Jefferson County Commission

Former Judge Bolin Now Answers to ‘Commissioner’

Jefferson County Mike Bolin looks at economic development data during his first County Commission committee meeting Aug. 8, 2023. (Photo by Solomon Crenshaw Jr.)

Mike Bolin took his first dip into the legislative branch of county government Tuesday as he took part in his first committee meeting as a member of the Jefferson County Commission.

The former Jefferson County probate judge and Alabama Supreme Court justice admitted to some trepidation as he “put a foot into the water” since this was just his sixth day on the job.

“I don’t care how smart or how dumb you are, you can’t acclimate to everything that goes on in there until you’ve gone through two or three rounds,” Bolin said. “I enjoyed being there. I enjoyed the back and forth.

“I’d like for everybody to be able to get along, but you’ve got five different people that have different minds,” he continued. “I want us to all be agreeable but if we can’t be, we can disagree in an agreeable manner and get along.”

Bolin recalled Commissioner Lashunda Scales saying all of the commissioners are serving the people.

“We’ve got a charge to do that,” he said, recounting something said by Commission President Jimmie Stephens. “I consider that as serious as any charge I had in 50 years in the judicial branch of government.”

The meeting included a light-hearted moment when Othell Phillips, executive director of the Jefferson County Economic and Industrial Development Authority, greeted the commission. He referred to Bolin as judge, which drew a quick correction from Stephens.

“That’s Commissioner Bolin,” he said.

Commissioner Joe Knight chimed in. “He has parenthesis with an R,” Knight said, “for rookie.”

Stephens opened the meeting by acknowledging that Bolin isn’t a first-timer at the courthouse. “You do have a head start,” he said. “You’ve been here longer than I have, probably twice as long.”

Family Court, Road Work

Bolin found immediate comfort at the committee table as he asked about a matter that was pulled from consideration. Citing his history in the judicial branch, he wondered about Jefferson County paying for training of Family Court staff since that organization operates under a circuit judge who is part of the state court system.

“If it’s state court business, the state should fund it,” he said.

“The state court doesn’t fund a lot of things,” Knight quipped.

“Maybe,” Stephens said, “we have someone with some influence with them who can help.”

During the meeting, County Manager Cal Markert acknowledged that $1.5 million had been saved during negotiations of the employee medication plan. Markert added that some departments had spent less than they were budgeted in fiscal 2023, prompting Commissioner Sheila Tyson to ask where those savings will go.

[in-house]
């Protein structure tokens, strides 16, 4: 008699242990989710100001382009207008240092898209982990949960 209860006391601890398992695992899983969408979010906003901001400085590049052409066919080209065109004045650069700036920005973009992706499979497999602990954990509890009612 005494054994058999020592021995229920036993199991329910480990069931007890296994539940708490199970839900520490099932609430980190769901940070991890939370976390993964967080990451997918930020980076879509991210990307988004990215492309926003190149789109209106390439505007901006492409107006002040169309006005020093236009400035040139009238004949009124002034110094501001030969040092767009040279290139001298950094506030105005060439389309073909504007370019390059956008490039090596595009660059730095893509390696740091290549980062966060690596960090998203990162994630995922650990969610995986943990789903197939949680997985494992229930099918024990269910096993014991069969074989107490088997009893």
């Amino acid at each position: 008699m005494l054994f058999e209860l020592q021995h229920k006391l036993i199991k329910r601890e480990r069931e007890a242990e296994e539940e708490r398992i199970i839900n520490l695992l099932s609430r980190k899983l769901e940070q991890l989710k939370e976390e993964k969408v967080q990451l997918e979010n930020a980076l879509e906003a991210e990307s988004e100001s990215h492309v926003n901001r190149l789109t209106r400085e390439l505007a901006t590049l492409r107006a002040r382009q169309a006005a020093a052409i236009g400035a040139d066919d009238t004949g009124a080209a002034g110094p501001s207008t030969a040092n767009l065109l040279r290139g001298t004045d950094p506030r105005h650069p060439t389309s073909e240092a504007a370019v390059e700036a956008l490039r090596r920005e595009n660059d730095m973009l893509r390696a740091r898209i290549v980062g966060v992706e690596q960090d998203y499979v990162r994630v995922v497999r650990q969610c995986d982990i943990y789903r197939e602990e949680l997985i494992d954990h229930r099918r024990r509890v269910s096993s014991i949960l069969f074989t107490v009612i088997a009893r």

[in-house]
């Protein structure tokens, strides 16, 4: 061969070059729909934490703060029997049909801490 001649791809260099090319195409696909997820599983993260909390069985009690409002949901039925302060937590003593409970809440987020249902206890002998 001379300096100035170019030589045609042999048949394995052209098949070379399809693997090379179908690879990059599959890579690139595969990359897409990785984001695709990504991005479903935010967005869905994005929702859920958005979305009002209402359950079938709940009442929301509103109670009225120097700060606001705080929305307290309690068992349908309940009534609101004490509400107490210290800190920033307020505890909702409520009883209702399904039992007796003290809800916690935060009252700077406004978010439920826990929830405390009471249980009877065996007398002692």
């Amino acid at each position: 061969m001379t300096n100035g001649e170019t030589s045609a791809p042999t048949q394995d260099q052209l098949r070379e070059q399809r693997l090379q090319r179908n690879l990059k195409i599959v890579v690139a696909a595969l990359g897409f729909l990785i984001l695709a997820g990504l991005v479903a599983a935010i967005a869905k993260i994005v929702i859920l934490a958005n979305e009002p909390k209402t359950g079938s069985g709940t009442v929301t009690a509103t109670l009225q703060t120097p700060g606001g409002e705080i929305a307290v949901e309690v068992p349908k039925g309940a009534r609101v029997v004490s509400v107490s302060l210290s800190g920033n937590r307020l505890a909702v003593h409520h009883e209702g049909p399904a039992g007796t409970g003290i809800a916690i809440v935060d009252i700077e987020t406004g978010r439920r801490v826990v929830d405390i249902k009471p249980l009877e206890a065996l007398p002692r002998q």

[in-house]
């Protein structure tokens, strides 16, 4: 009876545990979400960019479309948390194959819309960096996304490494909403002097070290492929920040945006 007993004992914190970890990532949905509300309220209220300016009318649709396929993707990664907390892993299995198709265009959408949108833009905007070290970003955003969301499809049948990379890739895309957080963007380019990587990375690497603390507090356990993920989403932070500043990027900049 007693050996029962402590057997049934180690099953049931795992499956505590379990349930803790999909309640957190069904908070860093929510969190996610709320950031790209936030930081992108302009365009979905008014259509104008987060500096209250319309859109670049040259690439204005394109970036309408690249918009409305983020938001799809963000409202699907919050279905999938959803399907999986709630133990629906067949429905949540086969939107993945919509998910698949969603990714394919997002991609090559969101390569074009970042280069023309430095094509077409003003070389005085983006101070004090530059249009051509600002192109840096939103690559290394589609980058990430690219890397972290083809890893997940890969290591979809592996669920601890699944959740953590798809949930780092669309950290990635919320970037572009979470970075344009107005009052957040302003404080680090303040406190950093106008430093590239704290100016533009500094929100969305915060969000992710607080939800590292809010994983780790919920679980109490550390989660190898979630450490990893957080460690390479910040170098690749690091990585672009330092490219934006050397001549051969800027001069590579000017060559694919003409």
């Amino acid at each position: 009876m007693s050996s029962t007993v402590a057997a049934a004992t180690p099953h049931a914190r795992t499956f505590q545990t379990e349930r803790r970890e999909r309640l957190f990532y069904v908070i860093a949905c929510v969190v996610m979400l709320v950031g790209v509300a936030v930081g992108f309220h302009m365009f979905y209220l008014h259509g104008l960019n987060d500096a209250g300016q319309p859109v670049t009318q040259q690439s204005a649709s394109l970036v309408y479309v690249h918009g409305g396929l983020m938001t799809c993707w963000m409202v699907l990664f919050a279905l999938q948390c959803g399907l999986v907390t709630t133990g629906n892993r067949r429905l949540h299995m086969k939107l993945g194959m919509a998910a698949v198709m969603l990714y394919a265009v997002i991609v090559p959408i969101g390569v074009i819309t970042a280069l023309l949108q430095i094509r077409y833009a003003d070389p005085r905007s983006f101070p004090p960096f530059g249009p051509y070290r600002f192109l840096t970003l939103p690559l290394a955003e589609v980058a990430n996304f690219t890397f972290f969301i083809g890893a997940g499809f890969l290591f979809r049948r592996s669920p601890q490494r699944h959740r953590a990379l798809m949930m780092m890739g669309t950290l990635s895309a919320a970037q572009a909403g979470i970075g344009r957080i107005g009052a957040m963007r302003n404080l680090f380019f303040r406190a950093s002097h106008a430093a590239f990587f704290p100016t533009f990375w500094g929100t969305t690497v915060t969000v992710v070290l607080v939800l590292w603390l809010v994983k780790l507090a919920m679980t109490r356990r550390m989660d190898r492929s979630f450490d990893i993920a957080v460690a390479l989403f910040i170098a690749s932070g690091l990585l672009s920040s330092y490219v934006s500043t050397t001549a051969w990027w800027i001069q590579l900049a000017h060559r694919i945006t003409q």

“I want to see that money,” Tyson said, “and I want to know how much it is because we might could do something else with it.”

Stephens said the county’s primary responsibility is to provide infrastructure, including the roads and bridges residents use to get to school and work. Scales said much of Districts 1 and 2, which she and Tyson represent, are in the City of Birmingham and thus don’t have roads the county maintains.

Knight, chair of the commission’s finance committee, said unused money goes into reserves in the next year’s budget. The county also puts money into three emergency funds for catastrophic event relief, budget stabilization and uncertainty.

“At the end of the budget year, we’ve had excess, so we fund those each year as much as we can. Sometimes it’s $2 million, sometimes it’s $5 million to each fund,” Knight said. “Over the years, we have some pretty good balances in there. My goal is to have at least $25 million in each fund, just for those three funds, plus your reserves. That’s been my goal, and I’m getting close.”

Funding Property Purchase for Econ Dev

In another matter, the commission moved to Thursday’s agenda an agreement to lend JCEIDA $3.975 million to purchase property for development.

The meeting concluded with Economic Development Advisor Jefferson Traywick presenting maps and charts to display the county’s economic development efforts. These are projects that have been announced or that are active in the county.

Traywick’s report included projects that are in the county’s higher-paying industry sectors such as manufacturing, health care and automotive. It did not include retail, hospitality and the like.

The report listed 98 projects that generated 10,148 jobs with an average salary of $26.65 per hour. The projects were in the commission districts as follows:

  • District 1 – 25.5%
  • District 2 – 37.7%
  • District 3 – 25.5%
  • District 4 – 9.1%
  • District 5 – 2.0%